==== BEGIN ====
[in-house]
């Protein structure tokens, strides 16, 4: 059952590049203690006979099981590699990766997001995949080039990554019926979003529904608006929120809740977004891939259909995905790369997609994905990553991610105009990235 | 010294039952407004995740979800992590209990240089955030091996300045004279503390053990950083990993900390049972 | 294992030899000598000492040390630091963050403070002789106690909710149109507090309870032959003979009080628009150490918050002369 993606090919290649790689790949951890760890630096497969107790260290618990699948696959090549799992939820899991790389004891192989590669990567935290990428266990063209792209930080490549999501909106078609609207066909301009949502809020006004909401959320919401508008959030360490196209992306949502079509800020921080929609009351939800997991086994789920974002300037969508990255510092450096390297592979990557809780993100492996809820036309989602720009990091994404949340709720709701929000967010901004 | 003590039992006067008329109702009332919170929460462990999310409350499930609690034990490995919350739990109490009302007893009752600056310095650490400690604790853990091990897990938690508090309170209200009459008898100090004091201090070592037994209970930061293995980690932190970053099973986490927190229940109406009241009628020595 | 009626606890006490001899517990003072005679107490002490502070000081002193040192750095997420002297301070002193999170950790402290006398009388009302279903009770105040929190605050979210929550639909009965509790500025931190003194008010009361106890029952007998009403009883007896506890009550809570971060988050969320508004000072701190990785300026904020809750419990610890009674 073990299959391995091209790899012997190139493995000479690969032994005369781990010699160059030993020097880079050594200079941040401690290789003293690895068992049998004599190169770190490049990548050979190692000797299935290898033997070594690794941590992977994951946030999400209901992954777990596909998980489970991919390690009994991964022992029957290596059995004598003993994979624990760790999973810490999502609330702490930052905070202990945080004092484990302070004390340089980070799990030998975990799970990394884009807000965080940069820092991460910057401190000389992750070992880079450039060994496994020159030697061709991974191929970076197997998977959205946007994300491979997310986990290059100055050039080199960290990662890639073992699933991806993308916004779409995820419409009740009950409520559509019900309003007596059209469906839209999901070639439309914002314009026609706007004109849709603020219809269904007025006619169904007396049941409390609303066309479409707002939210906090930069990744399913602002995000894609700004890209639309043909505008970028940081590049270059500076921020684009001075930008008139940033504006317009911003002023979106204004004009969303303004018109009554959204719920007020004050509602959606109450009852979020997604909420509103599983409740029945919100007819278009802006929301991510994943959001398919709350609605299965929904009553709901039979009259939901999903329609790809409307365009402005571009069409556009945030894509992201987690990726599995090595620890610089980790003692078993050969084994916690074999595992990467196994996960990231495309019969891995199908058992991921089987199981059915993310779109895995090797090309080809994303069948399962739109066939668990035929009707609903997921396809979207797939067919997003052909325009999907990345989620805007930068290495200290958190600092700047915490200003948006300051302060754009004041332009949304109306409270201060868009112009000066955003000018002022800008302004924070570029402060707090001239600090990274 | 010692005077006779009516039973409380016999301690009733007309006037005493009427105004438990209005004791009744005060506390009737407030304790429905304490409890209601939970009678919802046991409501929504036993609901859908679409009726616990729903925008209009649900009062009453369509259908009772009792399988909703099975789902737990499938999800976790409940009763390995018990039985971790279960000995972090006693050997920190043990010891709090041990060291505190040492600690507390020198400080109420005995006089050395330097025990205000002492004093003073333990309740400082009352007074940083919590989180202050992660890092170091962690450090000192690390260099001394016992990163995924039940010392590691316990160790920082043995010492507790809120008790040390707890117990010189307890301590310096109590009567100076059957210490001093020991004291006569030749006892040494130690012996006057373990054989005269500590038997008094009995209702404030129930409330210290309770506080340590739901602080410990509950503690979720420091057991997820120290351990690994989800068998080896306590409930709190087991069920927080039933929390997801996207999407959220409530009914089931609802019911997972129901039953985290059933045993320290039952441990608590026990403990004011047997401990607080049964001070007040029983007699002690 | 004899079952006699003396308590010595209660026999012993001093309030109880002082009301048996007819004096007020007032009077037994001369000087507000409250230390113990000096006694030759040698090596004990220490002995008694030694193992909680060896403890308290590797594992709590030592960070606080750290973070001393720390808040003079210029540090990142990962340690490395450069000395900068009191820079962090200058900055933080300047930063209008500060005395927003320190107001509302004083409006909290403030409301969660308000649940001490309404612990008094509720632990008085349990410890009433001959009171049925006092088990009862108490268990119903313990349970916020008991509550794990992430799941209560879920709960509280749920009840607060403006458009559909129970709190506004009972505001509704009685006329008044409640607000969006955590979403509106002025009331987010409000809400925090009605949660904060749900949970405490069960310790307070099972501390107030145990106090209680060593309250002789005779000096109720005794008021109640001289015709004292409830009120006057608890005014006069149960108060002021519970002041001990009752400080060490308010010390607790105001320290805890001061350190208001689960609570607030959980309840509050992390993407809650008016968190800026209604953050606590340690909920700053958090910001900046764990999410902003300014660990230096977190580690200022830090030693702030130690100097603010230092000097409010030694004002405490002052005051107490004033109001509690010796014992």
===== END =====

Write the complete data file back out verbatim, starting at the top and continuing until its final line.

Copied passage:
[in-house]
């Protein structure tokens, strides 16, 4: 059952590049203690006979099981590699990766997001995949080039990554019926979003529904608006929120809740977004891939259909995905790369997609994905990553991610105009990235 | 010294039952407004995740979800992590209990240089955030091996300045004279503390053990950083990993900390049972 | 294992030899000598000492040390630091963050403070002789106690909710149109507090309870032959003979009080628009150490918050002369 993606090919290649790689790949951890760890630096497969107790260290618990699948696959090549799992939820899991790389004891192989590669990567935290990428266990063209792209930080490549999501909106078609609207066909301009949502809020006004909401959320919401508008959030360490196209992306949502079509800020921080929609009351939800997991086994789920974002300037969508990255510092450096390297592979990557809780993100492996809820036309989602720009990091994404949340709720709701929000967010901004 | 003590039992006067008329109702009332919170929460462990999310409350499930609690034990490995919350739990109490009302007893009752600056310095650490400690604790853990091990897990938690508090309170209200009459008898100090004091201090070592037994209970930061293995980690932190970053099973986490927190229940109406009241009628020595 | 009626606890006490001899517990003072005679107490002490502070000081002193040192750095997420002297301070002193999170950790402290006398009388009302279903009770105040929190605050979210929550639909009965509790500025931190003194008010009361106890029952007998009403009883007896506890009550809570971060988050969320508004000072701190990785300026904020809750419990610890009674 073990299959391995091209790899012997190139493995000479690969032994005369781990010699160059030993020097880079050594200079941040401690290789003293690895068992049998004599190169770190490049990548050979190692000797299935290898033997070594690794941590992977994951946030999400209901992954777990596909998980489970991919390690009994991964022992029957290596059995004598003993994979624990760790999973810490999502609330702490930052905070202990945080004092484990302070004390340089980070799990030998975990799970990394884009807000965080940069820092991460910057401190000389992750070992880079450039060994496994020159030697061709991974191929970076197997998977959205946007994300491979997310986990290059100055050039080199960290990662890639073992699933991806993308916004779409995820419409009740009950409520559509019900309003007596059209469906839209999901070639439309914002314009026609706007004109849709603020219809269904007025006619169904007396049941409390609303066309479409707002939210906090930069990744399913602002995000894609700004890209639309043909505008970028940081590049270059500076921020684009001075930008008139940033504006317009911003002023979106204004004009969303303004018109009554959204719920007020004050509602959606109450009852979020997604909420509103599983409740029945919100007819278009802006929301991510994943959001398919709350609605299965929904009553709901039979009259939901999903329609790809409307365009402005571009069409556009945030894509992201987690990726599995090595620890610089980790003692078993050969084994916690074999595992990467196994996960990231495309019969891995199908058992991921089987199981059915993310779109895995090797090309080809994303069948399962739109066939668990035929009707609903997921396809979207797939067919997003052909325009999907990345989620805007930068290495200290958190600092700047915490200003948006300051302060754009004041332009949304109306409270201060868009112009000066955003000018002022800008302004924070570029402060707090001239600090990274 | 010692005077006779009516039973409380016999301690009733007309006037005493009427105004438990209005004791009744005060506390009737407030304790429905304490409890209601939970009678919802046991409501929504036993609901859908679409009726616990729903925008209009649900009062009453369509259908009772009792399988909703099975789902737990499938999800976790409940009763390995018990039985971790279960000995972090006693050997920190043990010891709090041990060291505190040492600690507390020198400080109420005995006089050395330097025990205000002492004093003073333990309740400082009352007074940083919590989180202050992660890092170091962690450090000192690390260099001394016992990163995924039940010392590691316990160790920082043995010492507790809120008790040390707890117990010189307890301590310096109590009567100076059957210490001093020991004291006569030749006892040494130690012996006057373990054989005269500590038997008094009995209702404030129930409330210290309770506080340590739901602080410990509950503690979720420091057991997820120290351990690994989800068998080896306590409930709190087991069920927080039933929390997801996207999407959220409530009914089931609802019911997972129901039953985290059933045993320290039952441990608590026990403990004011047997401990607080049964001070007040029983007699002690 | 004899079952006699003396308590010595209660026999012993001093309030109880002082009301048996007819004096007020007032009077037994001369000087507000409250230390113990000096006694030759040698090596004990220490002995008694030694193992909680060896403890308290590797594992709590030592960070606080750290973070001393720390808040003079210029540090990142990962340690490395450069000395900068009191820079962090200058900055933080300047930063209008500060005395927003320190107001509302004083409006909290403030409301969660308000649940001490309404612990008094509720632990008085349990410890009433001959009171049925006092088990009862108490268990119903313990349970916020008991509550794990992430799941209560879920709960509280749920009840607060403006458009559909129970709190506004009972505001509704009685006329008044409640607000969006955590979403509106002025009331987010409000809400925090009605949660904060749900949970405490069960310790307070099972501390107030145990106090209680060593309250002789005779000096109720005794008021109640001289015709004292409830009120006057608890005014006069149960108060002021519970002041001990009752400080060490308010010390607790105001320290805890001061350190208001689960609570607030959980309840509050992390993407809650008016968190800026209604953050606590340690909920700053958090910001900046764990999410902003300014660990230096977190580690200022830090030693702030130690100097603010230092000097409010030694004002405490002052005051107490004033109001509690010796014992």